No doubt people who identify as “white” are more likely to focus on the excesses and outrages arising from the protests while others are just as likely to focus on the UNENDING series of videoed lynchings that are, of course, merely the latest manifestations of systematic terror, torture, and murderous atrocities visited by empowered “whites” against others either before or after such crimes became cloaked under sinister versions of “law”.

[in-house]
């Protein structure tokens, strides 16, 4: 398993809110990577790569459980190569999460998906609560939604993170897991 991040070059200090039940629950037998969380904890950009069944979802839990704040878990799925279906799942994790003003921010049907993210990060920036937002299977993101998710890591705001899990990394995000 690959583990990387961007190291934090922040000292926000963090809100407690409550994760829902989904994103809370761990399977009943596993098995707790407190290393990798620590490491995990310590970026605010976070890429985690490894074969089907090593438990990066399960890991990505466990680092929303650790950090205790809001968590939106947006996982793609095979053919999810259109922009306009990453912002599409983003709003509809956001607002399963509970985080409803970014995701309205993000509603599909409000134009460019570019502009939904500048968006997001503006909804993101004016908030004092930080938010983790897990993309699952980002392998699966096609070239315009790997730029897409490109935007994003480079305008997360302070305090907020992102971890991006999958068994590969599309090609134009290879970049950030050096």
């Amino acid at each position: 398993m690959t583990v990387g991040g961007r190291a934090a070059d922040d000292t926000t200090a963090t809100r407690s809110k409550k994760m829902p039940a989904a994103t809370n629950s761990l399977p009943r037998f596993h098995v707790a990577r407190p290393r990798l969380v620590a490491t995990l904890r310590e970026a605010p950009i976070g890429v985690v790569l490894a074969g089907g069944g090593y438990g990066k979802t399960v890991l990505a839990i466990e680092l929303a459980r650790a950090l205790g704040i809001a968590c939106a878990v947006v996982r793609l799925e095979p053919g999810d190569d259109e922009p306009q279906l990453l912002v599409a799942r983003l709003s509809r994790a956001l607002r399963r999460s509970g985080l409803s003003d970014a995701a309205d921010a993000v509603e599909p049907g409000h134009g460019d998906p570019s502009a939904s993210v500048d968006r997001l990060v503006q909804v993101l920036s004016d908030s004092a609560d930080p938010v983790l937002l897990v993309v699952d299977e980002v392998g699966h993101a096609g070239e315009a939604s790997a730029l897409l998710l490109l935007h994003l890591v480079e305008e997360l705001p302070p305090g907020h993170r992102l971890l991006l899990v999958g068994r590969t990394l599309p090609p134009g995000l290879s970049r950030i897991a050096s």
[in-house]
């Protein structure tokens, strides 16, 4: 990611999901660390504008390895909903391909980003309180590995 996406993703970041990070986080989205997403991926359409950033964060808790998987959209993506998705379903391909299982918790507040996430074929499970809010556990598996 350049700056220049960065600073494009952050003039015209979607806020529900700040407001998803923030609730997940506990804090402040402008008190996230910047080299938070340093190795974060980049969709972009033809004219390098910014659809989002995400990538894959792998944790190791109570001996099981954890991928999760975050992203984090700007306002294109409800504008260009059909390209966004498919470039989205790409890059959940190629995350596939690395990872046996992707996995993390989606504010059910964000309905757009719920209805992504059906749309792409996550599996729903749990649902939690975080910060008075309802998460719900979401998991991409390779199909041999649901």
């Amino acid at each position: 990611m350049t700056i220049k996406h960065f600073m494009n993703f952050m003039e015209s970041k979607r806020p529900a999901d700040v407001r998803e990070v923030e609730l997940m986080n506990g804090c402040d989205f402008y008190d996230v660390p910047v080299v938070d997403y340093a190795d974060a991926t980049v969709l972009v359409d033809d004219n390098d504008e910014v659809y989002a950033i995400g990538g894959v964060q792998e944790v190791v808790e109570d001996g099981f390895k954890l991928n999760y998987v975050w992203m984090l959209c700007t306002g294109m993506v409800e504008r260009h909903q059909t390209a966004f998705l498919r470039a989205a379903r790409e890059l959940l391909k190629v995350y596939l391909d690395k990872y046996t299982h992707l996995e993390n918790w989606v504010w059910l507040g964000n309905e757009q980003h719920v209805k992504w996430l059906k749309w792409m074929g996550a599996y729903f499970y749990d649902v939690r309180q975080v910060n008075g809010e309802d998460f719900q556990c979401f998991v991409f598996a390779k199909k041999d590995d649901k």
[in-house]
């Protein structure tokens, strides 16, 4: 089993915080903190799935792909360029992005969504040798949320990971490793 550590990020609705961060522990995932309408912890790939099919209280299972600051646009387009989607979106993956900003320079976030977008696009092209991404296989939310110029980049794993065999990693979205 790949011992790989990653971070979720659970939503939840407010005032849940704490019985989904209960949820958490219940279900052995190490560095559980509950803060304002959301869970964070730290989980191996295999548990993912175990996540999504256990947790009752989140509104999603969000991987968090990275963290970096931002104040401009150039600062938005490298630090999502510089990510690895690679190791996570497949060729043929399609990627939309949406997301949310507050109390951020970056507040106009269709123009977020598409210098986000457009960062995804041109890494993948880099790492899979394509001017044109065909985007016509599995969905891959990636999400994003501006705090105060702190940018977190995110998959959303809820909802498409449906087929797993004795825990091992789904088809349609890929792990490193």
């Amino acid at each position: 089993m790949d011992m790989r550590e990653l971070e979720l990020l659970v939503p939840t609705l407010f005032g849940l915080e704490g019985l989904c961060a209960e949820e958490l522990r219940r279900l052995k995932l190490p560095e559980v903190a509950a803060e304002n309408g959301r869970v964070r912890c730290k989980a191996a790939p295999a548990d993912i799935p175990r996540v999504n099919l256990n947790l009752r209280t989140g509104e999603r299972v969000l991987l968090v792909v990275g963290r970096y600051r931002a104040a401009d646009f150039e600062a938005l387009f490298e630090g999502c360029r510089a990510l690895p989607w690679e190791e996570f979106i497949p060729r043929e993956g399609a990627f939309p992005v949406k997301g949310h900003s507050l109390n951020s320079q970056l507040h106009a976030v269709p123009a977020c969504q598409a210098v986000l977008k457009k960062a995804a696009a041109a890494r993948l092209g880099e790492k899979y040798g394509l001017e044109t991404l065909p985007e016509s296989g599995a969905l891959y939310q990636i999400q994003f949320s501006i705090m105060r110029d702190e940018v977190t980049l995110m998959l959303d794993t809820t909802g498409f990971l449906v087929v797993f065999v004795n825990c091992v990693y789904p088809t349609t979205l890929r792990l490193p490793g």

Does that mean that “white” people who can’t stop themselves from fixating on the lawlessness of some protesters “racist”? The question is as stupid as it is false as it is unhelpful. Racism permeates all our thinking and our emotions if we have been raised in the US. Americans who protest that they are immune from white supremacy racism are deluding themselves although SOME of us may do so with the purest of intentions and even with many(?) beneficial results. “White Supremacy Racism” is a clumsy term, but it is one of the best for understanding how what it points to is different from mere prejudice, stereotypical thinking, ethnocentrism, or even racial hatred. No doubt there are people of color who struggle against or succumb to hatred against “whites”. But that form of “racism” (if the term must be used here) is not the same as the self-hatred which people of color are conditioned to direct against their own “non-white” characteristics by all sorts of social, economic, political, and intimate insults “white” people are largely oblivious to. If we were raised in the US, white supremacy underlies and is woven into much of our thinking, our feeling, our ways of seeing, and therefore our words. In that way, the word “racist” as applied to any individual is meaningless unless it labels those who overtly support the idea that whites are superior and others inferior. Or perhaps the word “racist” only applies to those of us who do not struggle against conceptions that lack of “whiteness” justifies degradation, humiliation, deprivation, assault, and murder.